10 Common Flu Myths

By:    Published: January 23, 2013

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Each year, thousands and thousands of Americans come down with the flu. For most people, the flu is one of the most unpleasant experiences of their lives, but overall not too harmful. However, it can also be very dangerous for others who have certain risk factors. It's important to understand how the flu really works in order to better protect yourself from it each year when flu season rolls around. This article will dispel some of the most common myths and misconceptions about the flu to set the record straight.

1. Getting a flu shot can give you the flu.

Contrary to what many people believe, you cannot get the flu from getting a flu shot. The viruses used to create the flu shot are inactive so they are incapable of causing infection. Furthermore, the vaccines are put through a series of rigorous tests before they are given to individuals. The only potential side effects from getting a flu shot are redness and soreness at the site of the injection. Getting a flu shot is safe and it does a great job protecting you from certain flu viruses.

2. Flu vaccinations start to wear off towards the end of the flu season.

This myth is incorrect because all flu vaccinations are made to last through one entire flu season. You do not need more than one shot per year, and getting your flu shot as soon as they are available will not mean that it will wear off before flu season is over. In fact, getting your flu shot early is preferable.

3. You can only get the flu once each flu season.

Getting the flu doesn't automatically make you immune to it for the remainder of the flu season. There is often more than one strain of the flu virus going around each year (typically called Type A and Type B), so even if you get one strain you could still catch the other one later on.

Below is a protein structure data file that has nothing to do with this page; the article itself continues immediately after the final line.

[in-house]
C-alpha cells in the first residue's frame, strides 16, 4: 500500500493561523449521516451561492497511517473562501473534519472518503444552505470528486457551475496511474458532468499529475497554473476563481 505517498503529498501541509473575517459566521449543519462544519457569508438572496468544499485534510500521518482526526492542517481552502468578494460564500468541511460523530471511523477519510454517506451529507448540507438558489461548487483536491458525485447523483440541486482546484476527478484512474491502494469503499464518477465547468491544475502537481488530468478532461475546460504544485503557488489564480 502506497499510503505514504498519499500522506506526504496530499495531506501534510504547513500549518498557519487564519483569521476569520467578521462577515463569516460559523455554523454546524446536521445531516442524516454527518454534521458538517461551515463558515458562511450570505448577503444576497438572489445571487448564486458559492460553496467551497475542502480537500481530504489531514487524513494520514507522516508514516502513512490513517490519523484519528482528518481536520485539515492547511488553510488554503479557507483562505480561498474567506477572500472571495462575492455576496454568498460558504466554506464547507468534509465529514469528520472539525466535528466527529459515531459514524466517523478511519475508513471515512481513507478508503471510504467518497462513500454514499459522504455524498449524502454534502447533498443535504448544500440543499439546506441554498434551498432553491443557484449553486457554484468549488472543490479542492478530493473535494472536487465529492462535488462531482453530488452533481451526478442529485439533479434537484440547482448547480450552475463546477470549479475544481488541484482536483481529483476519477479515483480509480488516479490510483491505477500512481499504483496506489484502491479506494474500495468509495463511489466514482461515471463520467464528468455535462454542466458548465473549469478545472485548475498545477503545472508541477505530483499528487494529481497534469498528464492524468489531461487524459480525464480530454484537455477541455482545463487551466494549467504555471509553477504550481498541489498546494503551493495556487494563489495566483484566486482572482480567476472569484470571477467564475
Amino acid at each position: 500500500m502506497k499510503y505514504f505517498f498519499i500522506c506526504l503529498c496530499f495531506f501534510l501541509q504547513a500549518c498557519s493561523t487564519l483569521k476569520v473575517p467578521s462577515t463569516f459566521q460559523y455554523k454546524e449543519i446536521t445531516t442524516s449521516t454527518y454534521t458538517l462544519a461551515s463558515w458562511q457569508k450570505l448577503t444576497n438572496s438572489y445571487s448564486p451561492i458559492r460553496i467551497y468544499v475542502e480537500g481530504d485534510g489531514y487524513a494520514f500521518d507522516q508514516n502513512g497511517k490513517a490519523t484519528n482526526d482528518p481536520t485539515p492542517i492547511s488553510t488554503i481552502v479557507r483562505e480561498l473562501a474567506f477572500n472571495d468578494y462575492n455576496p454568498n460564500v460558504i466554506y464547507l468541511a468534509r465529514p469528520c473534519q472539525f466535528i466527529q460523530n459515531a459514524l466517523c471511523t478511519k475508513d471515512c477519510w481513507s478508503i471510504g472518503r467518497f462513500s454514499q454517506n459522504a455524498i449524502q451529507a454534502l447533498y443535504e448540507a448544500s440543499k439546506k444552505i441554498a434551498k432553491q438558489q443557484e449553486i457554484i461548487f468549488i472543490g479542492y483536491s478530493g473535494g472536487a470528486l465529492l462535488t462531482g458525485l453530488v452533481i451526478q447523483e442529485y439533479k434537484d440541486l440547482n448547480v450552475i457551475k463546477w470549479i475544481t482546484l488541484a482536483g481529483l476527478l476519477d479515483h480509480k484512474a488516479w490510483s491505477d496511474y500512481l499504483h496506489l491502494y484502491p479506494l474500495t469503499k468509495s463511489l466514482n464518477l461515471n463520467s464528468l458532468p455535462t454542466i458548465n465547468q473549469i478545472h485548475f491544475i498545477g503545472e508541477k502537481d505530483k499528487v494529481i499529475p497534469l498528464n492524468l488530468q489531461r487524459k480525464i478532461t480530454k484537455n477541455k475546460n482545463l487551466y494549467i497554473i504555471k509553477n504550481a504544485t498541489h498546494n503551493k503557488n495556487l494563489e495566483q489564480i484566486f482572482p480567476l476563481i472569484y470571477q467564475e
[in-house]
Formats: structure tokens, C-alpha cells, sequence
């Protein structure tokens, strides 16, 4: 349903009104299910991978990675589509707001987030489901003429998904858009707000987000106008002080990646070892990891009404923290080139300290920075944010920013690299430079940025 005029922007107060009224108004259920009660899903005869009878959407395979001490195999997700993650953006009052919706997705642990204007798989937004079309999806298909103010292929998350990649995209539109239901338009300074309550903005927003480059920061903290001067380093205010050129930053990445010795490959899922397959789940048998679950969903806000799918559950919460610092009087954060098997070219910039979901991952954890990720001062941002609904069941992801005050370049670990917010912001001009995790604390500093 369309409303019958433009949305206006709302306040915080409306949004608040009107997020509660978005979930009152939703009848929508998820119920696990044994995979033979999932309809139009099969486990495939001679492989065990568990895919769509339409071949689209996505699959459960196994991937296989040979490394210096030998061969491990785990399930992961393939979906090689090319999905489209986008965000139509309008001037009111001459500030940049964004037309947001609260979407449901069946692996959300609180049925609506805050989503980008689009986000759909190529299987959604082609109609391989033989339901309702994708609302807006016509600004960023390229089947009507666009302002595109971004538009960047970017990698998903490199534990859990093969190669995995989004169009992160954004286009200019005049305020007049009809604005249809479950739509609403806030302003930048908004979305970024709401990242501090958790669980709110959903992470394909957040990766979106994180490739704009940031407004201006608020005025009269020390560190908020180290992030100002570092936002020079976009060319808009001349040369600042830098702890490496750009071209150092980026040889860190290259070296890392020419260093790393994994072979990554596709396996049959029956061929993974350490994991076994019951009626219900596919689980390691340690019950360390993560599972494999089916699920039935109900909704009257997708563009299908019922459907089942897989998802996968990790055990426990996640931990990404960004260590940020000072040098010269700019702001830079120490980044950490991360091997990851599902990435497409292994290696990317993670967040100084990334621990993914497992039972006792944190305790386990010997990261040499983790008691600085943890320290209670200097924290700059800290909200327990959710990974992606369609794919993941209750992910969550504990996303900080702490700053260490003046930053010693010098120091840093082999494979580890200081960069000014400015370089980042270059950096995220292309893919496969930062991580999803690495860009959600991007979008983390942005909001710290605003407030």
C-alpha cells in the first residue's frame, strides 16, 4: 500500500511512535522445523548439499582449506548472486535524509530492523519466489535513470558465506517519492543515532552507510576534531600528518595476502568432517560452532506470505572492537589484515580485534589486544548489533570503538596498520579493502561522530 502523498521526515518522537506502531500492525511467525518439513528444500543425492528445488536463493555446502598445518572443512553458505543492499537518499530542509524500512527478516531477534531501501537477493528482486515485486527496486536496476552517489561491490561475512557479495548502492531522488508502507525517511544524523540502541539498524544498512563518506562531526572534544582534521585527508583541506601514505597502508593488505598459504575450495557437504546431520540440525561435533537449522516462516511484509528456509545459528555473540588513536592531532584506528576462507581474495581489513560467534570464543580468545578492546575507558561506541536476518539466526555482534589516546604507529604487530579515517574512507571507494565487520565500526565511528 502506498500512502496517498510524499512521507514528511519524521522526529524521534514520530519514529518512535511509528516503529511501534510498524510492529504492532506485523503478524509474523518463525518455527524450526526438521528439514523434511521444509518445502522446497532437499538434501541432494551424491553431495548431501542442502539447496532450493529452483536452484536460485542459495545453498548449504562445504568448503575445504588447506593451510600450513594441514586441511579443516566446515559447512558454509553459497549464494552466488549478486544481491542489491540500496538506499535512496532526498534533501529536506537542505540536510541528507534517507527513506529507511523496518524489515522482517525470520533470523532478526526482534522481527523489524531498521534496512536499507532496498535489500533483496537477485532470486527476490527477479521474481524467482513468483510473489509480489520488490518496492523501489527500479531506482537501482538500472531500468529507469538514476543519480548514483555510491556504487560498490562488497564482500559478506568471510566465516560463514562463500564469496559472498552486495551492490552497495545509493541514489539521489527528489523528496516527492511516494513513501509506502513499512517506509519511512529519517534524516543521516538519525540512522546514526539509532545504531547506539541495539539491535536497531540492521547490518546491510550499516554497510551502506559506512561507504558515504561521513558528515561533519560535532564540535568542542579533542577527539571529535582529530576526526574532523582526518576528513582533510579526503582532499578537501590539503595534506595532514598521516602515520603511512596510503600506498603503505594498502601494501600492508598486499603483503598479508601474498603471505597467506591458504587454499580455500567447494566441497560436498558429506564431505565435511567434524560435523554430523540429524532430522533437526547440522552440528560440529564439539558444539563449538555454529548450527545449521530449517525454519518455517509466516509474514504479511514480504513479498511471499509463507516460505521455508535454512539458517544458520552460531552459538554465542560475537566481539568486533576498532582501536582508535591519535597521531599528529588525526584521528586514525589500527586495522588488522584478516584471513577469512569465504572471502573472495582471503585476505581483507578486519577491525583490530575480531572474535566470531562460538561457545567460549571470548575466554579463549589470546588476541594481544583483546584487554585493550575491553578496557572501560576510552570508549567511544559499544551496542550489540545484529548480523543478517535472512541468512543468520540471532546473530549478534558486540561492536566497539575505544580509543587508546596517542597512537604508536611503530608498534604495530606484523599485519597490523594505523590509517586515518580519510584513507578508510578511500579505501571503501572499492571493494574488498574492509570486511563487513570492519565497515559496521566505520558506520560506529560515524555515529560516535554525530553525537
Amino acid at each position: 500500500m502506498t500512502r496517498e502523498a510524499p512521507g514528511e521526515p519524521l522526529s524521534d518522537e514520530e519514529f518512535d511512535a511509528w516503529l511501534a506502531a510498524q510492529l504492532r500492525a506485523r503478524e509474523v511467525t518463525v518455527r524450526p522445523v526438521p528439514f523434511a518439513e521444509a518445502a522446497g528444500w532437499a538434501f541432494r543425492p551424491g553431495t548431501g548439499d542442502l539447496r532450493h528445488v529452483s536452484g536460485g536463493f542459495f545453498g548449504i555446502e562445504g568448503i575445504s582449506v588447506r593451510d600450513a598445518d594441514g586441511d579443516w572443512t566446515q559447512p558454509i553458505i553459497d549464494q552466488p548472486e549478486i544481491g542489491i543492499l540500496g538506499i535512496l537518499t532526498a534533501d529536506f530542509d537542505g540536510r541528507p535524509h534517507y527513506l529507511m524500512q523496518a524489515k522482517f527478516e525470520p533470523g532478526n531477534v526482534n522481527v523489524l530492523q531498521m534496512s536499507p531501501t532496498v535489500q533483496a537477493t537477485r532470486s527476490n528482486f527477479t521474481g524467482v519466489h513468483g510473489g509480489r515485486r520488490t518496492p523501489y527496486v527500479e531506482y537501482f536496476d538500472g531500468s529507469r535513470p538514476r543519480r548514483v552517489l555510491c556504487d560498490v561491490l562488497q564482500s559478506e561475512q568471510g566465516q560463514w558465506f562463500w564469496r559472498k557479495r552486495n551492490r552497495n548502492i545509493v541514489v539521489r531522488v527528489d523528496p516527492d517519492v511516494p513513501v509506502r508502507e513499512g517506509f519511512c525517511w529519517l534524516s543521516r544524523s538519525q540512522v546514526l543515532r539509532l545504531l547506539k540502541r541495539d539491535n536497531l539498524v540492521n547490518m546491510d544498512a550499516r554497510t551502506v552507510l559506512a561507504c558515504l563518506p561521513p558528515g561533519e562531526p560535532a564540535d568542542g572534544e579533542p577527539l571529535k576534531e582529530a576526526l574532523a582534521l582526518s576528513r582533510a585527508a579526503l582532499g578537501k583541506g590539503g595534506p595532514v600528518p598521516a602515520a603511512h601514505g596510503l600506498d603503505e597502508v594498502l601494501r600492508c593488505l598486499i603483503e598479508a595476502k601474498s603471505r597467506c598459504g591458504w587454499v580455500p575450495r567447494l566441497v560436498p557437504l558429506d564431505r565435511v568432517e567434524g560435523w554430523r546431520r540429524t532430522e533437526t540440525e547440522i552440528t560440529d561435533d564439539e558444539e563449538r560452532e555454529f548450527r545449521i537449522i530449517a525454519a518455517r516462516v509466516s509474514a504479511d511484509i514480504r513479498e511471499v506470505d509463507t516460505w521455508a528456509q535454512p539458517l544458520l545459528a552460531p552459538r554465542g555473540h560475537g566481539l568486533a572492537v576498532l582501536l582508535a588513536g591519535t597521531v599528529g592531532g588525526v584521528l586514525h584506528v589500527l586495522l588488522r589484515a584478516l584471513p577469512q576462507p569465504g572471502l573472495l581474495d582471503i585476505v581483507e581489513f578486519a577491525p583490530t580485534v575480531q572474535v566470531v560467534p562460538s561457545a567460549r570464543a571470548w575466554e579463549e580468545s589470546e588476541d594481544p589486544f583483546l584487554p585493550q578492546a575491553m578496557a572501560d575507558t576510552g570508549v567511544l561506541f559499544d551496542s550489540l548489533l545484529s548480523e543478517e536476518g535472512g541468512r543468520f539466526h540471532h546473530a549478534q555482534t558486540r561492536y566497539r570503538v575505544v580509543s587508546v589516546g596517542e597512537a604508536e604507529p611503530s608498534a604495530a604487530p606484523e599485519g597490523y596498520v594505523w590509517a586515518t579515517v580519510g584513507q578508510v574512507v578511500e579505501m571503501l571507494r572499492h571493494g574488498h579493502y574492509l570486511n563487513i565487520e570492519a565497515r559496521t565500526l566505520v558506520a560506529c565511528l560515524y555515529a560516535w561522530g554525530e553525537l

4. Healthy people don't need to get a flu vaccination.

Even if you are healthy, that doesn't mean you can't get the flu. Even though you might recover from the flu faster than someone who is less healthy, don't forget the risk at which you put others when you don't get vaccinated. If you get the flu, that puts everyone you come in contact with at risk for the flu, and if a baby or an older individual gets it, they may not be as lucky as you when it comes to recovery. Protect yourself, your loved ones, your co-workers and your community members by getting a flu vaccination each year.

5. There is no treatment for the flu.

Some people believe that you simply have to just deal with the flu and wait for it to go away. However, there are actually two antiviral drugs available that are specifically made to help treat the flu. One is Tamiflu, which comes as a pill, and the other is an inhaled medication called Relenza. These drugs help to lessen the symptoms of the flu, particularly if taken within 48 hours of the onset of flu-like symptoms. Though these drugs don't cure the flu, they can reduce the time that you are sick, help you feel better faster and make you less contagious to others.

6. You need antibiotics to get rid of the flu.

Unfortunately, antibiotics are only effective in fighting bacterial infections. Since the flu is a virus, you need antiviral medications such as Tamiflu or Relenza in order to treat this illness.

7. The stomach flu is the same thing as the flu.

Using the term stomach flu, while quite common, is incorrect. When you feel symptoms like vomiting, nausea or diarrhea without body aches or a fever, you are actually experiencing a gastrointestinal virus rather than the influenza virus. In reality, only the influenza virus should be labeled as the flu.

8. You can catch the flu from going out in the cold without a coat or with wet hair.

While this may not be the safest thing for your health, it isn't the cause of the flu. Many people confuse this situation with the onset of winter coinciding with the beginning of flu season. You have to be exposed to the virus in order to get the flu.

9. If you're feeling well, then you can't spread the flu.

According to Harvard Health Pub, about 20-to-30 percent of people who are carrying the flu virus show no symptoms. So if you think you may have been exposed to the flu, try not to come into close contact with anyone until you find out for sure if you have the virus. Similarly, wait until you have fully recovered before returning to work or your normal activities where you could expose others to the virus.

10. You can't die from the flu.

Unfortunately, this myth about the flu is dead wrong. Some people, especially young children and the elderly, may suffer from more severe reactions to the flu. About 200,000 people per year are hospitalized due to the flu, and about 36,000 people end up dying from it annually, according to WebMD. That's why it's so important to take the flu seriously from the start. See a doctor if you feel that you may have come down with the flu.

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